Colless 'Collie' Coombes tribute: A wonderful horseman and great stockman

Top horseman: Colless 'Collie' Coombes was a renowned horseman.
Top horseman: Colless 'Collie' Coombes was a renowned horseman.

He was acknowledged as a fine horseman and a great stockman whose honesty and work ethic were built from living through the great depression.

Colless Eric Coombes was born in Wauchope Hospital on May 27, 1924. His funeral service was held on June 6, 2019.

Collie was the third son and sixth of eight children born to James and Mary Coombes of Brombin.

As with most farming operations of the day, the Coombes children, Eileen, Eddy, Athol (Happy), Edith (Edie), Evelyn (Evvy), Collie, Kenneth and Elva, all had to pitch in on the family dairy farm.

That meant 4am starts to milk before walking two miles to Brombin school. There was also the milking in the afternoon.

Growing up during the great depression built a strong, honest, work ethic that shaped the man he would become: 'Tough times breed tough people,' he would say.

He left school at 13 1/2 with his first job milking and pulling corn. For two weeks he toiled from 3am to 8pm for the grand sum of 1 pound 10 shillings.

His passion for horses was kicked started a couple of years later at a sports days at Beechwood and Long Flat.

"I won nothing at my first two days of sports because knew nothing!" he used to say.

By 19 years of age, Collie was fielding offers from 'all over' from people to ride their horses.

His first ride on Newman Kirkman's horse, Prarie Lass, saw him win the maiden flag, maiden hunt and maiden campdraft on the same day at Bellangry. Not bad for a horse he hadn't ridden before.

Collie worked as a drover for many years, moving cattle to and from the sale yards at Long Flat, Byabarra and Beechwood to Herons Creek, Krambach, Kempsey and anywhere in between.

He landed a job droving Les Drury's herd from their Moto property to a new farm at Pappinbarra. That's where he met Les's 18 year old daughter Joyce.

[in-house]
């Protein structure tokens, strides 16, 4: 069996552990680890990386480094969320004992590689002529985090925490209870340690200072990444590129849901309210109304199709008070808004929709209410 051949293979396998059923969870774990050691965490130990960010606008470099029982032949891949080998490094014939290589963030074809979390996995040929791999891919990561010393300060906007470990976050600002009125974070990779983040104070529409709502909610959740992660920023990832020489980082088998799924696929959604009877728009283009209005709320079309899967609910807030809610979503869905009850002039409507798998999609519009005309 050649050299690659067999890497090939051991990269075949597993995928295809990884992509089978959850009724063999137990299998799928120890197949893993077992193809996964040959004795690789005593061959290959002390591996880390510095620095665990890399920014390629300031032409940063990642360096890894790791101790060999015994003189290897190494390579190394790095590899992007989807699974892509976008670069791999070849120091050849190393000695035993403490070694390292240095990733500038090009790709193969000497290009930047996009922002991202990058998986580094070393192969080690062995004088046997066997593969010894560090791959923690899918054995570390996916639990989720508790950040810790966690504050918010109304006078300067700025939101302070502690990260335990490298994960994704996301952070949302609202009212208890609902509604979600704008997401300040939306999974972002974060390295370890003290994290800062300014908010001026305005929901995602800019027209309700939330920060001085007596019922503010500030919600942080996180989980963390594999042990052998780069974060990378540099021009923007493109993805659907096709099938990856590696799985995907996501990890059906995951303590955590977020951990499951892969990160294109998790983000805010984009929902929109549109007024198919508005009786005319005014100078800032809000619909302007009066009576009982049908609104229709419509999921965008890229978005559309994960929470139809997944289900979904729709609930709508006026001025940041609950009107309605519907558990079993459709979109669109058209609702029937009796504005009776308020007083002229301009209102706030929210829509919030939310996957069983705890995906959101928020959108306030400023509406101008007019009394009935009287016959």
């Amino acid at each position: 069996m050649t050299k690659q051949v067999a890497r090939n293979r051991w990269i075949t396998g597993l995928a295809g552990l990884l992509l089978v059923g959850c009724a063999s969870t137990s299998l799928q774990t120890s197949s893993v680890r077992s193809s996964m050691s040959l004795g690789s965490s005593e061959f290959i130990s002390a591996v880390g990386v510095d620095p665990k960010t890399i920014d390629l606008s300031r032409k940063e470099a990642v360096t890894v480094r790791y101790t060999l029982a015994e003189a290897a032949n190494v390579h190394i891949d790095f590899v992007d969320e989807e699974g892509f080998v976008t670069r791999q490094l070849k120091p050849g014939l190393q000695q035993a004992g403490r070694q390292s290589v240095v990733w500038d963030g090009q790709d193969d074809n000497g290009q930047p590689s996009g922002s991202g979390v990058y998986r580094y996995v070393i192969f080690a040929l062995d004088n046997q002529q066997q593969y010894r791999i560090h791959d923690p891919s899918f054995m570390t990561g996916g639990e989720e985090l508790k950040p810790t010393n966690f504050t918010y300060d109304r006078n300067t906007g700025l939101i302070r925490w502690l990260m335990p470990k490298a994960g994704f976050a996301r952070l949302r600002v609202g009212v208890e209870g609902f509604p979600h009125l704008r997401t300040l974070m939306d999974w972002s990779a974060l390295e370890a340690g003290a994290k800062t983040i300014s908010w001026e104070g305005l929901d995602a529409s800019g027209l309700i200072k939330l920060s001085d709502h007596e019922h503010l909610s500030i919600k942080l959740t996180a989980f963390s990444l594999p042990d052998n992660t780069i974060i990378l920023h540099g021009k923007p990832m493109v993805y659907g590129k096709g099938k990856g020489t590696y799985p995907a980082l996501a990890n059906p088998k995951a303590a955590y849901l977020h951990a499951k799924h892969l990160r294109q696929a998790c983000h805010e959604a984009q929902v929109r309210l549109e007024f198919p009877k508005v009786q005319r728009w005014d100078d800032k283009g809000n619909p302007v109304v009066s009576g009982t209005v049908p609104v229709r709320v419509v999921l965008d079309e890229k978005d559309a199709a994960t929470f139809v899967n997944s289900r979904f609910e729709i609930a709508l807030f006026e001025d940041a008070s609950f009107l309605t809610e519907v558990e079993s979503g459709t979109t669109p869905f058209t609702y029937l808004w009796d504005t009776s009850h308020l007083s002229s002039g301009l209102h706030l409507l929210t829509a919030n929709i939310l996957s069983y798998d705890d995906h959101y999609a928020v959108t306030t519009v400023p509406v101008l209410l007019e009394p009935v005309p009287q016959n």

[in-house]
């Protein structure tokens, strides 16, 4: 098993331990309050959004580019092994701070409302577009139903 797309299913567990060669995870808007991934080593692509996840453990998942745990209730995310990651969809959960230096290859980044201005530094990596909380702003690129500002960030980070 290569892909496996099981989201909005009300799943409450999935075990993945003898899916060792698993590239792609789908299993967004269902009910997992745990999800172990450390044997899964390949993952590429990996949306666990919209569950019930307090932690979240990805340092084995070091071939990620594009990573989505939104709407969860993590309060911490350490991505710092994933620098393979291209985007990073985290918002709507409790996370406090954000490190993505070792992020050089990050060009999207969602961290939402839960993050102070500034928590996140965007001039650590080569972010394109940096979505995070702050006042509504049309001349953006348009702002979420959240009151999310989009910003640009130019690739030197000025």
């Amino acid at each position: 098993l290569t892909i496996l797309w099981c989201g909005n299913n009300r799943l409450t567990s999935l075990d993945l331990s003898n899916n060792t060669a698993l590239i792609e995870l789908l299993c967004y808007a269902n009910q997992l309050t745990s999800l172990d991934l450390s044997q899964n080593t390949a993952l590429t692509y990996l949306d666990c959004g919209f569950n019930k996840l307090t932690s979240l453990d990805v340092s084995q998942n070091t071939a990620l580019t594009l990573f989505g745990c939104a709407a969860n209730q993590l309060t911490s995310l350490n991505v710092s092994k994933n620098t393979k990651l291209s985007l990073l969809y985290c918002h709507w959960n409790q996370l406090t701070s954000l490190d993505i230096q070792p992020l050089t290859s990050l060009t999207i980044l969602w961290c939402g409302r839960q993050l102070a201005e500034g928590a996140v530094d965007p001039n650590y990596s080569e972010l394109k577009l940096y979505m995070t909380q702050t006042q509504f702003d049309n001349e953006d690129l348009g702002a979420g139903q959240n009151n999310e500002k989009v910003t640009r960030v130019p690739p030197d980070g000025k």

During their courtship, Collie purchased the farm at Bagnoo for 4700 pound with 100 head of cattle, and after a slight delay, due to Les only being able to afford one daughter's wedding a year, they were married on January 19, 1952.

One year and 1 day later, Colleen was born, followed by Jimmy, Trish and then Robert. The farm at Bagnoo was both beef and dairy cattle. But they also raised pigs, chooks, dogs and horses. And a lot of children.

Collie and Joyce not only raised they're own children there, but he estimated some 30 odd other kids ended up spending some time there, when they needed straightening out, or just somewhere to stay.

He had a wicked sense of humour. And anyone who threw a calf in Collie's yards, would wear a bush oyster at some point, but you dared not let go of that leg.

Collie enjoyed social tennis over the years, and he revered his brother Eddie as the best cricketer in the family, although he too played inter-district cricket in his youth.

But he was known far and wide as one of the greatest stockmen there ever was, he and his brother Eddie even got mentioned on Ray Hadley's radio show, as living legends.

Back when Collie really got into his horse sports and campdrafting, he would ride his horses from Bagnoo to wherever the competition was, including Rolland Plains, Wauchope, Comboyne and Long Flat.